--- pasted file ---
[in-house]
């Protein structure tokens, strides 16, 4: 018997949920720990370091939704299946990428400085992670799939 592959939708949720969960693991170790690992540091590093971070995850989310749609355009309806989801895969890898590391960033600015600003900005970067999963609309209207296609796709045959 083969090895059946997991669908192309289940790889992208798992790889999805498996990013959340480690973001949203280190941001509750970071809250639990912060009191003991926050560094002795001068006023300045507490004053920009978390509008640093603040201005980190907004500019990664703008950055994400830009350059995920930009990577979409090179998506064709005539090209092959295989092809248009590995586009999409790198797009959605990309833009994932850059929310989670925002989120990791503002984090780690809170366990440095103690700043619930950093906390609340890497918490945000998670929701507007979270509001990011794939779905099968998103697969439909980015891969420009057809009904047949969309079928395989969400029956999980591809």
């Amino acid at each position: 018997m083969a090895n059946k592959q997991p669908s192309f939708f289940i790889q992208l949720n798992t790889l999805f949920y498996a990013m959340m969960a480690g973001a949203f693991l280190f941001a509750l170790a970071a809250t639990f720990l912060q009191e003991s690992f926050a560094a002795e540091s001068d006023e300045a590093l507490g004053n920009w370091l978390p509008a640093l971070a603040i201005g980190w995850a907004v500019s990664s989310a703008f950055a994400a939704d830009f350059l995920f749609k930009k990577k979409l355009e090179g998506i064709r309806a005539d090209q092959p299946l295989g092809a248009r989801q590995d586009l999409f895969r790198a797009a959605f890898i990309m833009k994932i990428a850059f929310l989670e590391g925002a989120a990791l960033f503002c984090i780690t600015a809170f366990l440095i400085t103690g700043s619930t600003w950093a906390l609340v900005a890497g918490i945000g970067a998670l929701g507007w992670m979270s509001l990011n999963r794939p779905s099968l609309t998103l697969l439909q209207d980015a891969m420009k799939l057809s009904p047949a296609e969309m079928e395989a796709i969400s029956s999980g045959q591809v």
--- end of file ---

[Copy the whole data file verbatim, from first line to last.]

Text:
[in-house]
């Protein structure tokens, strides 16, 4: 018997949920720990370091939704299946990428400085992670799939 592959939708949720969960693991170790690992540091590093971070995850989310749609355009309806989801895969890898590391960033600015600003900005970067999963609309209207296609796709045959 083969090895059946997991669908192309289940790889992208798992790889999805498996990013959340480690973001949203280190941001509750970071809250639990912060009191003991926050560094002795001068006023300045507490004053920009978390509008640093603040201005980190907004500019990664703008950055994400830009350059995920930009990577979409090179998506064709005539090209092959295989092809248009590995586009999409790198797009959605990309833009994932850059929310989670925002989120990791503002984090780690809170366990440095103690700043619930950093906390609340890497918490945000998670929701507007979270509001990011794939779905099968998103697969439909980015891969420009057809009904047949969309079928395989969400029956999980591809």
């Amino acid at each position: 018997m083969a090895n059946k592959q997991p669908s192309f939708f289940i790889q992208l949720n798992t790889l999805f949920y498996a990013m959340m969960a480690g973001a949203f693991l280190f941001a509750l170790a970071a809250t639990f720990l912060q009191e003991s690992f926050a560094a002795e540091s001068d006023e300045a590093l507490g004053n920009w370091l978390p509008a640093l971070a603040i201005g980190w995850a907004v500019s990664s989310a703008f950055a994400a939704d830009f350059l995920f749609k930009k990577k979409l355009e090179g998506i064709r309806a005539d090209q092959p299946l295989g092809a248009r989801q590995d586009l999409f895969r790198a797009a959605f890898i990309m833009k994932i990428a850059f929310l989670e590391g925002a989120a990791l960033f503002c984090i780690t600015a809170f366990l440095i400085t103690g700043s619930t600003w950093a906390l609340v900005a890497g918490i945000g970067a998670l929701g507007w992670m979270s509001l990011n999963r794939p779905s099968l609309t998103l697969l439909q209207d980015a891969m420009k799939l057809s009904p047949a296609e969309m079928e395989a796709i969400s029956s999980g045959q591809v």